St. Jude (STJ) Profit Potential Could Have Investors Singing - Barron's

June 1, 2012 10:22 AM EDT Send to a Friend
St. Jude (to the tune of "Hey Jude"):

"Saaiintt Jude [investors],
Don't be afraid;
You were meant tooooo,
Go out and get more.

And any time you feel pain, St. Jude [investors], refrain,
From exiting the ICD giant as a holding."

Shares of St. Jude Medical (NYSE: STJ) are in need of some slight defribillation Friday (but not as much as many other stocks in the market) despite a positive outlook from Barron's late Thursday.

St. Jude shares are down about 24 percent from the same period last year, giving shares a multiple of 10.4 times expected 2013 earnings. But Barron's thinks there's more to St. Jude than meets the eye.

To start, the market for implantable defibrillators, devices that regulate a rapid heartbeat, has shrunk (either due to people eating more pomegranate or opting for the cheaper, yet less effective, "car battery method" for heartbeat regulation).

Otherwise, St. Jude is still big in categories like replacement heart valves and neurological devices. In addition, the company has a string of products in its pipeline which could propel it well above Street estimates for 2013. For example, the company is working on heart valve replacements which can be implemented without cutting open a patients chest. Morgan Stanley sees the new markets for St. Jude at $5 billion annually.

Despite the pipeline, Barron's noted 54 percent of St Jude's top-line came from pacemakers and defibrillators, causing a hangup for many investors. The company's Riata is currently under FDA recall for wires which can penetrate their silicone housing. In addition, doctors are now taking a harder look at St. Jude's Durata lead, which shares a similar design to the Riata. Unlike Riata, however, the Durata hasn't been linked to any problems as of yet, which will be bullish for St. Jude as more time passes and reports about its reliability begin to emerge.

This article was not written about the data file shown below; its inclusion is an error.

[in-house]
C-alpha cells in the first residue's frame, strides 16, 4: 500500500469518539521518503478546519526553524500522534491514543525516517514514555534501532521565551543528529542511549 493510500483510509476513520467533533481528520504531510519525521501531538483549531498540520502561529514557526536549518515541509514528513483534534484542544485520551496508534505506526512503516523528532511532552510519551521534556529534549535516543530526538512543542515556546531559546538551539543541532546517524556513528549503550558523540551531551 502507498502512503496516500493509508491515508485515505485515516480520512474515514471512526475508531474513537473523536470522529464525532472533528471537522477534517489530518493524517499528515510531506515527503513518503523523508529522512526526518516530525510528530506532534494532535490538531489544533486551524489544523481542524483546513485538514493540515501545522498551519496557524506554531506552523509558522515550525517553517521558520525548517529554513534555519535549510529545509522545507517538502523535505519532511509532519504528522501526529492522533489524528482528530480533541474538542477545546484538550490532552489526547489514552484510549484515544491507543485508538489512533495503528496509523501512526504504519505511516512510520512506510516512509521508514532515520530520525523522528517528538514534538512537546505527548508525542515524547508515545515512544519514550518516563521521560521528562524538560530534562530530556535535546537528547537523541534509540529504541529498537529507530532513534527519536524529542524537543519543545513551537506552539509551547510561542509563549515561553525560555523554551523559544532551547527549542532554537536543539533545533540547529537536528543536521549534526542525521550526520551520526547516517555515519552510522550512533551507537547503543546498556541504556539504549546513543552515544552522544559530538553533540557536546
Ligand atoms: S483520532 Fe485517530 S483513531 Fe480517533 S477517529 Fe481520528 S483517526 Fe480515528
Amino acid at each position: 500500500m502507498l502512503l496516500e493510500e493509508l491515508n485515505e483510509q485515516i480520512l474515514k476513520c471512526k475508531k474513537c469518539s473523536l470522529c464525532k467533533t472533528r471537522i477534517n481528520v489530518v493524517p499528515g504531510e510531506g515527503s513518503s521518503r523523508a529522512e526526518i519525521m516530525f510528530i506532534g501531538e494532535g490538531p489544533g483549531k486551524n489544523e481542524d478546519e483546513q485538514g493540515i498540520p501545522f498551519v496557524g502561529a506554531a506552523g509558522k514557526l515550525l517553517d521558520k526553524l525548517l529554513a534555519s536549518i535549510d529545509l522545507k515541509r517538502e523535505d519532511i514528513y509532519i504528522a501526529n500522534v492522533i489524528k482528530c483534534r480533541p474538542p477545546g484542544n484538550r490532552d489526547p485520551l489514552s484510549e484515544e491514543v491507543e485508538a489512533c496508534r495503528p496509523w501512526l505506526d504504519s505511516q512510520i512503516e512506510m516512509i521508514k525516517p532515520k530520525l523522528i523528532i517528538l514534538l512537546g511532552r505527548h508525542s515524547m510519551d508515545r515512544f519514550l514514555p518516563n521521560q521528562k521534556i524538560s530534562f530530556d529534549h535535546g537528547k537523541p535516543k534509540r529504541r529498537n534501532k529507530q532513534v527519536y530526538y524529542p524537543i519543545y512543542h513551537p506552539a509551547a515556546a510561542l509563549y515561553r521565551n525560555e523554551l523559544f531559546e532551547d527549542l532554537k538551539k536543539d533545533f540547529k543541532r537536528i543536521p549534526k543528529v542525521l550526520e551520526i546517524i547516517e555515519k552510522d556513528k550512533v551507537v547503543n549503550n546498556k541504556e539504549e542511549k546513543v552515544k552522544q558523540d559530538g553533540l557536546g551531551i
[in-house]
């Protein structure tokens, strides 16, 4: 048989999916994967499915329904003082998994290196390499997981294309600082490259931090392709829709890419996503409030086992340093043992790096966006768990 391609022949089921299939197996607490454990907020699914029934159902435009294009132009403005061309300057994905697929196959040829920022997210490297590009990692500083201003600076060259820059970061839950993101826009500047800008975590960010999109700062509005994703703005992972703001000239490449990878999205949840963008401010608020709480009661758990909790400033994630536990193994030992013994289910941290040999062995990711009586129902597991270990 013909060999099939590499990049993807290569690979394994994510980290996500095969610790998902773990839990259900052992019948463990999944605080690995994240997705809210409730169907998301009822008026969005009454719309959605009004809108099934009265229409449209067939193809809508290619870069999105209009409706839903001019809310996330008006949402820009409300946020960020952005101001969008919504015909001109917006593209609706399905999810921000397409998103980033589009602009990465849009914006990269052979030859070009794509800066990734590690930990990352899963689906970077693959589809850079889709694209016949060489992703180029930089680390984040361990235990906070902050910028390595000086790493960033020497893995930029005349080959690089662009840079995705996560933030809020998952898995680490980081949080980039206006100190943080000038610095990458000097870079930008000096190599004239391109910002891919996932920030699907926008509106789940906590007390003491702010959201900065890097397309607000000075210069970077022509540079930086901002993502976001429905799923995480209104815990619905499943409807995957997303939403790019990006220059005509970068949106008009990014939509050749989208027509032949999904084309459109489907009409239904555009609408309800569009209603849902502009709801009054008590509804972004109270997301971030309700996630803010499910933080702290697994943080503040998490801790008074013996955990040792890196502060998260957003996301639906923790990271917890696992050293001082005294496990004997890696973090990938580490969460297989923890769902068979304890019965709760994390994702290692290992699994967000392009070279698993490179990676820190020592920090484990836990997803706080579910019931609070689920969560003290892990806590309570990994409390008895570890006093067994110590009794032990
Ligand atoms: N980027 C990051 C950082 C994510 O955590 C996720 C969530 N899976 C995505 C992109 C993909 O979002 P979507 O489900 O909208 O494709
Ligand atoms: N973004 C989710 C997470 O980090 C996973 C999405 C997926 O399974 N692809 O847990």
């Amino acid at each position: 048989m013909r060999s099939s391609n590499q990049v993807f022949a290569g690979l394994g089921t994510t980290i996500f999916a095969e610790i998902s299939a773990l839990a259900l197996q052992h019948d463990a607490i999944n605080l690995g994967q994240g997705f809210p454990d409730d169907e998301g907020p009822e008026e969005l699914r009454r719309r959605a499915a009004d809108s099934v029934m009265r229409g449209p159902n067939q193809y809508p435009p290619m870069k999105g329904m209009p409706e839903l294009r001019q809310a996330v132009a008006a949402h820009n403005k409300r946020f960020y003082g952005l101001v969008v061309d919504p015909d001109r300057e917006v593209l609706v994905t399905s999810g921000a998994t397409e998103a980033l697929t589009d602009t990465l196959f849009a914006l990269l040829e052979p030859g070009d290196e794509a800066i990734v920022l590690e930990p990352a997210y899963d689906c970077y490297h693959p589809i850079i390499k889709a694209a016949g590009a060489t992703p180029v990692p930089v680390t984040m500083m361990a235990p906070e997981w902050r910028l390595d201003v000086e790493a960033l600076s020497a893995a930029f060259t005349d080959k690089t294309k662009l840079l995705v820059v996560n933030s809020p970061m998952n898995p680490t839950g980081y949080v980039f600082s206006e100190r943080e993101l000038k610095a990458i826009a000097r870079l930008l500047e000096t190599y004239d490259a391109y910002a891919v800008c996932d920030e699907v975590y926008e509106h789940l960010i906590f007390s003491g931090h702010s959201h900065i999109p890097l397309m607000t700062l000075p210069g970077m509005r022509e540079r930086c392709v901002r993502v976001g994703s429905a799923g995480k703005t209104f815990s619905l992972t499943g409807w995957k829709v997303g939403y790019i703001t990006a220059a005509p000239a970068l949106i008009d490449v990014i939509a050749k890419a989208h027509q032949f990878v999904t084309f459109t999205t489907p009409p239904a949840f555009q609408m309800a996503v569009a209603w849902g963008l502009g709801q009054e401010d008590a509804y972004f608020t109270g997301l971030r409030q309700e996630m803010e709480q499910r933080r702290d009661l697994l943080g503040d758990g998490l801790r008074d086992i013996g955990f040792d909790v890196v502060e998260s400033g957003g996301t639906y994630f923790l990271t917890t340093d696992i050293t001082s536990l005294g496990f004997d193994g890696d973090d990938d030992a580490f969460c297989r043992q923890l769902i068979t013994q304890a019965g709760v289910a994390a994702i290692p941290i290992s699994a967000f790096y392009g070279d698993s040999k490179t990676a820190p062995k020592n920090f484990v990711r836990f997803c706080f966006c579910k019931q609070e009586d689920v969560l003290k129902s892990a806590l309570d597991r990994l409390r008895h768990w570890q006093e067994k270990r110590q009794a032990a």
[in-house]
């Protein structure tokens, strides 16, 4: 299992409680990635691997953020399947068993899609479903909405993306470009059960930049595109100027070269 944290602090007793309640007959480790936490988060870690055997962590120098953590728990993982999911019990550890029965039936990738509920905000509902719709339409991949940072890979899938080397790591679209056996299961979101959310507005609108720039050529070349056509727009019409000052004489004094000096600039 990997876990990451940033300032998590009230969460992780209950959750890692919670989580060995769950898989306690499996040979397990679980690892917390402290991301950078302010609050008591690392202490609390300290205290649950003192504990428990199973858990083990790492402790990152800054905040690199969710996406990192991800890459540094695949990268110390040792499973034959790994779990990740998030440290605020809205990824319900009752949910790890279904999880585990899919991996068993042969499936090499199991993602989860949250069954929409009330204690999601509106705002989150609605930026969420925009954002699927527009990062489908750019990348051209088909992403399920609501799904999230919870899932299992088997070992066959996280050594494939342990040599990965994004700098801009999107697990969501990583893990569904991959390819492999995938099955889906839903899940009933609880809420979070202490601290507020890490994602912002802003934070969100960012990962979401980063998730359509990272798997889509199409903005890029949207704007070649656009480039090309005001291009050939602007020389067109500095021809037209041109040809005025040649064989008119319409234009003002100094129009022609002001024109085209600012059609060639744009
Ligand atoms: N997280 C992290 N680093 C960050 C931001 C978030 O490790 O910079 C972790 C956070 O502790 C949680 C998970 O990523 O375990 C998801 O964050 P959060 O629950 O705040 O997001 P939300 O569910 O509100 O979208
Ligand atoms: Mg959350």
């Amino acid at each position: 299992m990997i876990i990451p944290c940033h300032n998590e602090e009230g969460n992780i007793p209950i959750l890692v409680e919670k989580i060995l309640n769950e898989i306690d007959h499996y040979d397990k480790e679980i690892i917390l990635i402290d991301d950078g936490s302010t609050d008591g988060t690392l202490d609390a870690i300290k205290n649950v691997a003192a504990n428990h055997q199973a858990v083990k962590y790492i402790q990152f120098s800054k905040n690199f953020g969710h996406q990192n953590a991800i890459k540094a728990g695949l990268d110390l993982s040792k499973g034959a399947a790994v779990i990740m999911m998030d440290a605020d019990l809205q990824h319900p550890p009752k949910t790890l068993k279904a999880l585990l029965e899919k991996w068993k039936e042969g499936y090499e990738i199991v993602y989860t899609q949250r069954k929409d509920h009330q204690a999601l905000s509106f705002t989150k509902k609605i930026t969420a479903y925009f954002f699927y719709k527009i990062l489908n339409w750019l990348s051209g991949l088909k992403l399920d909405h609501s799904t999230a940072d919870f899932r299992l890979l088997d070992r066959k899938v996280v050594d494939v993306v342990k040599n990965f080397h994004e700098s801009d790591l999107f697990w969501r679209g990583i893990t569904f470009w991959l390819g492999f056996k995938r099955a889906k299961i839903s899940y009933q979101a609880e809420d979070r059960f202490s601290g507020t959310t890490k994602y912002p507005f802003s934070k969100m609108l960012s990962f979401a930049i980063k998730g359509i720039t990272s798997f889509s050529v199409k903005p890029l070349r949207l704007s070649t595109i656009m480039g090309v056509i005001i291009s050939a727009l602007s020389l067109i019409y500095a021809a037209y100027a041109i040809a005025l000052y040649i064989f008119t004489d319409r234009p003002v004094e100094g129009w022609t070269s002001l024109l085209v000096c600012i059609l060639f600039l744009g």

St. Jude's new ICD, the Utility Quadra, is also getting a positive reception from the medical community.

Based on the data, some analysts believe St. Jude's top-line could grow to $7.1 billion by 2018.

One final caveat Barron's highlighted was the acquisition of a 19 percent stake in CardioMEMS. Though the position was entered into during 2010, CardioMEMS implantable heart sensor has yet to receive acceptance from an FDA advisory panel.

So St, Jude... don't make it bad, take your sad stock and make it better. With a promising pipeline and better odds for ICDs, investors could be singing "Na, na, na, na na na naaaa..." all the way to the bank,

Shares are off about 1.2 percent Friday.


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